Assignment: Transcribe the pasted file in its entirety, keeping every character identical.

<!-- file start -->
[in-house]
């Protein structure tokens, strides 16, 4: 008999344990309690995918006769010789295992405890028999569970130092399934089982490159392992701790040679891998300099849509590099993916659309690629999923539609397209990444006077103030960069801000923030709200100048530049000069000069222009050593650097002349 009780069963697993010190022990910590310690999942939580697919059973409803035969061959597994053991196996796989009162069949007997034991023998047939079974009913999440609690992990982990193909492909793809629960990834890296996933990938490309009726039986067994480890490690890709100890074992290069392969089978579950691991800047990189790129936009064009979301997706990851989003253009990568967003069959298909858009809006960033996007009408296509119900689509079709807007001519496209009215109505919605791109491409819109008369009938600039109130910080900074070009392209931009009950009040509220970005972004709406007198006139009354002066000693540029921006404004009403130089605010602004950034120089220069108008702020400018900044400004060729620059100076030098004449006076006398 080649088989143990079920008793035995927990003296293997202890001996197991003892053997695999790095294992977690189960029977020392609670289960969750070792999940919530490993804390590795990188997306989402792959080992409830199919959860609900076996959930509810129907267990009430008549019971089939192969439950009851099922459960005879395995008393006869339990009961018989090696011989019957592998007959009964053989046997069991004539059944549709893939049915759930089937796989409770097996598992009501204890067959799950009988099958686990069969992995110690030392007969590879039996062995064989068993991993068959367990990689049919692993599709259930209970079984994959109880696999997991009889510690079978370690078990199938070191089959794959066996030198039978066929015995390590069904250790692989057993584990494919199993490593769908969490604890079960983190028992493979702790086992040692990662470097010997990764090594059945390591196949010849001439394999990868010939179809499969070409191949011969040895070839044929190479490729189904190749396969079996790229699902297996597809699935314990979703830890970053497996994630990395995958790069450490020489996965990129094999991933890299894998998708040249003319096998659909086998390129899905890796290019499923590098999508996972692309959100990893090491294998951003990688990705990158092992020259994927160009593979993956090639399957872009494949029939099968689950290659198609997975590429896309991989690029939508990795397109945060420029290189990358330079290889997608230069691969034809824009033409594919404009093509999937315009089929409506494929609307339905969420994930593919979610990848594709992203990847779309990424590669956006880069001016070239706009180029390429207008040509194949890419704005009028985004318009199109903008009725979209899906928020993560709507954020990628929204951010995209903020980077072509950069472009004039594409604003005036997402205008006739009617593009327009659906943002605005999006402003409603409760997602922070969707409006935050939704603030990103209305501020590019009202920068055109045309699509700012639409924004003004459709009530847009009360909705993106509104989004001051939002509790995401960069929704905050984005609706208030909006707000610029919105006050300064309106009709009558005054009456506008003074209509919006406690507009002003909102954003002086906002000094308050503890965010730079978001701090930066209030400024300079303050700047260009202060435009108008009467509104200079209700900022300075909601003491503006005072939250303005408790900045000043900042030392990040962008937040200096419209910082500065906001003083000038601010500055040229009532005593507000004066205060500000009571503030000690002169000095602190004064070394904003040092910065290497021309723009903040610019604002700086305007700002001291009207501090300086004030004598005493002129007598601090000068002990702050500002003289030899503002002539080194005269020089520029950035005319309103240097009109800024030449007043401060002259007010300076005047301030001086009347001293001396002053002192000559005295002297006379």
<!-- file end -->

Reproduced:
[in-house]
């Protein structure tokens, strides 16, 4: 008999344990309690995918006769010789295992405890028999569970130092399934089982490159392992701790040679891998300099849509590099993916659309690629999923539609397209990444006077103030960069801000923030709200100048530049000069000069222009050593650097002349 009780069963697993010190022990910590310690999942939580697919059973409803035969061959597994053991196996796989009162069949007997034991023998047939079974009913999440609690992990982990193909492909793809629960990834890296996933990938490309009726039986067994480890490690890709100890074992290069392969089978579950691991800047990189790129936009064009979301997706990851989003253009990568967003069959298909858009809006960033996007009408296509119900689509079709807007001519496209009215109505919605791109491409819109008369009938600039109130910080900074070009392209931009009950009040509220970005972004709406007198006139009354002066000693540029921006404004009403130089605010602004950034120089220069108008702020400018900044400004060729620059100076030098004449006076006398 080649088989143990079920008793035995927990003296293997202890001996197991003892053997695999790095294992977690189960029977020392609670289960969750070792999940919530490993804390590795990188997306989402792959080992409830199919959860609900076996959930509810129907267990009430008549019971089939192969439950009851099922459960005879395995008393006869339990009961018989090696011989019957592998007959009964053989046997069991004539059944549709893939049915759930089937796989409770097996598992009501204890067959799950009988099958686990069969992995110690030392007969590879039996062995064989068993991993068959367990990689049919692993599709259930209970079984994959109880696999997991009889510690079978370690078990199938070191089959794959066996030198039978066929015995390590069904250790692989057993584990494919199993490593769908969490604890079960983190028992493979702790086992040692990662470097010997990764090594059945390591196949010849001439394999990868010939179809499969070409191949011969040895070839044929190479490729189904190749396969079996790229699902297996597809699935314990979703830890970053497996994630990395995958790069450490020489996965990129094999991933890299894998998708040249003319096998659909086998390129899905890796290019499923590098999508996972692309959100990893090491294998951003990688990705990158092992020259994927160009593979993956090639399957872009494949029939099968689950290659198609997975590429896309991989690029939508990795397109945060420029290189990358330079290889997608230069691969034809824009033409594919404009093509999937315009089929409506494929609307339905969420994930593919979610990848594709992203990847779309990424590669956006880069001016070239706009180029390429207008040509194949890419704005009028985004318009199109903008009725979209899906928020993560709507954020990628929204951010995209903020980077072509950069472009004039594409604003005036997402205008006739009617593009327009659906943002605005999006402003409603409760997602922070969707409006935050939704603030990103209305501020590019009202920068055109045309699509700012639409924004003004459709009530847009009360909705993106509104989004001051939002509790995401960069929704905050984005609706208030909006707000610029919105006050300064309106009709009558005054009456506008003074209509919006406690507009002003909102954003002086906002000094308050503890965010730079978001701090930066209030400024300079303050700047260009202060435009108008009467509104200079209700900022300075909601003491503006005072939250303005408790900045000043900042030392990040962008937040200096419209910082500065906001003083000038601010500055040229009532005593507000004066205060500000009571503030000690002169000095602190004064070394904003040092910065290497021309723009903040610019604002700086305007700002001291009207501090300086004030004598005493002129007598601090000068002990702050500002003289030899503002002539080194005269020089520029950035005319309103240097009109800024030449007043401060002259007010300076005047301030001086009347001293001396002053002192000559005295002297006379």